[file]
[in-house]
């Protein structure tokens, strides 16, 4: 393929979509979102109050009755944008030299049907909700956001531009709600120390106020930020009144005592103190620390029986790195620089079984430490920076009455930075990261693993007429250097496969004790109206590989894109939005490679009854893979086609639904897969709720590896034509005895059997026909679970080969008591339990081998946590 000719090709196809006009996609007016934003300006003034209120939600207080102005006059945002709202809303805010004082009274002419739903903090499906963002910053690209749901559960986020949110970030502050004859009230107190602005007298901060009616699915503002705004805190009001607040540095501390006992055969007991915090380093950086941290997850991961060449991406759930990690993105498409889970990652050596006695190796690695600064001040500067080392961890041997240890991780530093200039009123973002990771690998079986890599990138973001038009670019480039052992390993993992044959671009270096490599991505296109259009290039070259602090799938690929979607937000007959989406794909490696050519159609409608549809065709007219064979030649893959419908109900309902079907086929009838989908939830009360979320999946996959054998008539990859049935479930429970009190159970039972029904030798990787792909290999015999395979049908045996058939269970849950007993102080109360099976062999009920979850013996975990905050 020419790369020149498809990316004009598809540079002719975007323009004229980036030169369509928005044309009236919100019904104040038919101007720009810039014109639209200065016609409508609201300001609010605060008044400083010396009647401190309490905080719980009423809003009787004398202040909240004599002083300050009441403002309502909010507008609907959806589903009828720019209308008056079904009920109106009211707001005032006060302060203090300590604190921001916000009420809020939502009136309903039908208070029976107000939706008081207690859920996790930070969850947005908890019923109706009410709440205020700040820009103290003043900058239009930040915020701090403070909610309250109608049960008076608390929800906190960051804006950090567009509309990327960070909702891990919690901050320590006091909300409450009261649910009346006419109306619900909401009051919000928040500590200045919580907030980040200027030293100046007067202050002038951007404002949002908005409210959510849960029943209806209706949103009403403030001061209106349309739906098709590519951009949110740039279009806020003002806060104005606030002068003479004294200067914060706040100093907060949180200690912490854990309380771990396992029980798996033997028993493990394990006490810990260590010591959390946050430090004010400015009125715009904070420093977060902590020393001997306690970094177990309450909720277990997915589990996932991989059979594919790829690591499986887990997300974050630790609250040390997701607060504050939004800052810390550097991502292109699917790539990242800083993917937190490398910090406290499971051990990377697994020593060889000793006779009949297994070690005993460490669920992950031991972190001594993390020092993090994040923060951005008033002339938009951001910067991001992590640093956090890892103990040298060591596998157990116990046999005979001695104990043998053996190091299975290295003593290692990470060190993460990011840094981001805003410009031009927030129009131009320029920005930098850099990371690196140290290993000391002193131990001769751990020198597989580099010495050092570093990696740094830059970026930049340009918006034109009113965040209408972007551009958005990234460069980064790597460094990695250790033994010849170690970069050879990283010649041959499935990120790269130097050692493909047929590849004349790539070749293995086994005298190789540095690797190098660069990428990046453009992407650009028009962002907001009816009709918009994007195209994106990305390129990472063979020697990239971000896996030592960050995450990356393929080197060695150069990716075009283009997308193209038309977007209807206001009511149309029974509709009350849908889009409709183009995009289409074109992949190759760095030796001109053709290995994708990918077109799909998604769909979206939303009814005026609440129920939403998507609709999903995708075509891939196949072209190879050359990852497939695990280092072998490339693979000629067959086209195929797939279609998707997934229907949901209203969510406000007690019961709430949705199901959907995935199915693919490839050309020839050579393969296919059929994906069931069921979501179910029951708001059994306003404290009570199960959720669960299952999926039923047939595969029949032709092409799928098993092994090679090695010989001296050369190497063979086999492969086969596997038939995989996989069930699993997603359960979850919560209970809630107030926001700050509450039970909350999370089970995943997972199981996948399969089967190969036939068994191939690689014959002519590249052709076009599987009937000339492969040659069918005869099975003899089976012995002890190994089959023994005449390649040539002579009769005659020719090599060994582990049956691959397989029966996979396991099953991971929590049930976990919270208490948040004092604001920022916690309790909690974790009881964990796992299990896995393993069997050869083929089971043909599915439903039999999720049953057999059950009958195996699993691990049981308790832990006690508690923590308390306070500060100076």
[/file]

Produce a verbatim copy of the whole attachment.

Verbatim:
[in-house]
């Protein structure tokens, strides 16, 4: 393929979509979102109050009755944008030299049907909700956001531009709600120390106020930020009144005592103190620390029986790195620089079984430490920076009455930075990261693993007429250097496969004790109206590989894109939005490679009854893979086609639904897969709720590896034509005895059997026909679970080969008591339990081998946590 000719090709196809006009996609007016934003300006003034209120939600207080102005006059945002709202809303805010004082009274002419739903903090499906963002910053690209749901559960986020949110970030502050004859009230107190602005007298901060009616699915503002705004805190009001607040540095501390006992055969007991915090380093950086941290997850991961060449991406759930990690993105498409889970990652050596006695190796690695600064001040500067080392961890041997240890991780530093200039009123973002990771690998079986890599990138973001038009670019480039052992390993993992044959671009270096490599991505296109259009290039070259602090799938690929979607937000007959989406794909490696050519159609409608549809065709007219064979030649893959419908109900309902079907086929009838989908939830009360979320999946996959054998008539990859049935479930429970009190159970039972029904030798990787792909290999015999395979049908045996058939269970849950007993102080109360099976062999009920979850013996975990905050 020419790369020149498809990316004009598809540079002719975007323009004229980036030169369509928005044309009236919100019904104040038919101007720009810039014109639209200065016609409508609201300001609010605060008044400083010396009647401190309490905080719980009423809003009787004398202040909240004599002083300050009441403002309502909010507008609907959806589903009828720019209308008056079904009920109106009211707001005032006060302060203090300590604190921001916000009420809020939502009136309903039908208070029976107000939706008081207690859920996790930070969850947005908890019923109706009410709440205020700040820009103290003043900058239009930040915020701090403070909610309250109608049960008076608390929800906190960051804006950090567009509309990327960070909702891990919690901050320590006091909300409450009261649910009346006419109306619900909401009051919000928040500590200045919580907030980040200027030293100046007067202050002038951007404002949002908005409210959510849960029943209806209706949103009403403030001061209106349309739906098709590519951009949110740039279009806020003002806060104005606030002068003479004294200067914060706040100093907060949180200690912490854990309380771990396992029980798996033997028993493990394990006490810990260590010591959390946050430090004010400015009125715009904070420093977060902590020393001997306690970094177990309450909720277990997915589990996932991989059979594919790829690591499986887990997300974050630790609250040390997701607060504050939004800052810390550097991502292109699917790539990242800083993917937190490398910090406290499971051990990377697994020593060889000793006779009949297994070690005993460490669920992950031991972190001594993390020092993090994040923060951005008033002339938009951001910067991001992590640093956090890892103990040298060591596998157990116990046999005979001695104990043998053996190091299975290295003593290692990470060190993460990011840094981001805003410009031009927030129009131009320029920005930098850099990371690196140290290993000391002193131990001769751990020198597989580099010495050092570093990696740094830059970026930049340009918006034109009113965040209408972007551009958005990234460069980064790597460094990695250790033994010849170690970069050879990283010649041959499935990120790269130097050692493909047929590849004349790539070749293995086994005298190789540095690797190098660069990428990046453009992407650009028009962002907001009816009709918009994007195209994106990305390129990472063979020697990239971000896996030592960050995450990356393929080197060695150069990716075009283009997308193209038309977007209807206001009511149309029974509709009350849908889009409709183009995009289409074109992949190759760095030796001109053709290995994708990918077109799909998604769909979206939303009814005026609440129920939403998507609709999903995708075509891939196949072209190879050359990852497939695990280092072998490339693979000629067959086209195929797939279609998707997934229907949901209203969510406000007690019961709430949705199901959907995935199915693919490839050309020839050579393969296919059929994906069931069921979501179910029951708001059994306003404290009570199960959720669960299952999926039923047939595969029949032709092409799928098993092994090679090695010989001296050369190497063979086999492969086969596997038939995989996989069930699993997603359960979850919560209970809630107030926001700050509450039970909350999370089970995943997972199981996948399969089967190969036939068994191939690689014959002519590249052709076009599987009937000339492969040659069918005869099975003899089976012995002890190994089959023994005449390649040539002579009769005659020719090599060994582990049956691959397989029966996979396991099953991971929590049930976990919270208490948040004092604001920022916690309790909690974790009881964990796992299990896995393993069997050869083929089971043909599915439903039999999720049953057999059950009958195996699993691990049981308790832990006690508690923590308390306070500060100076």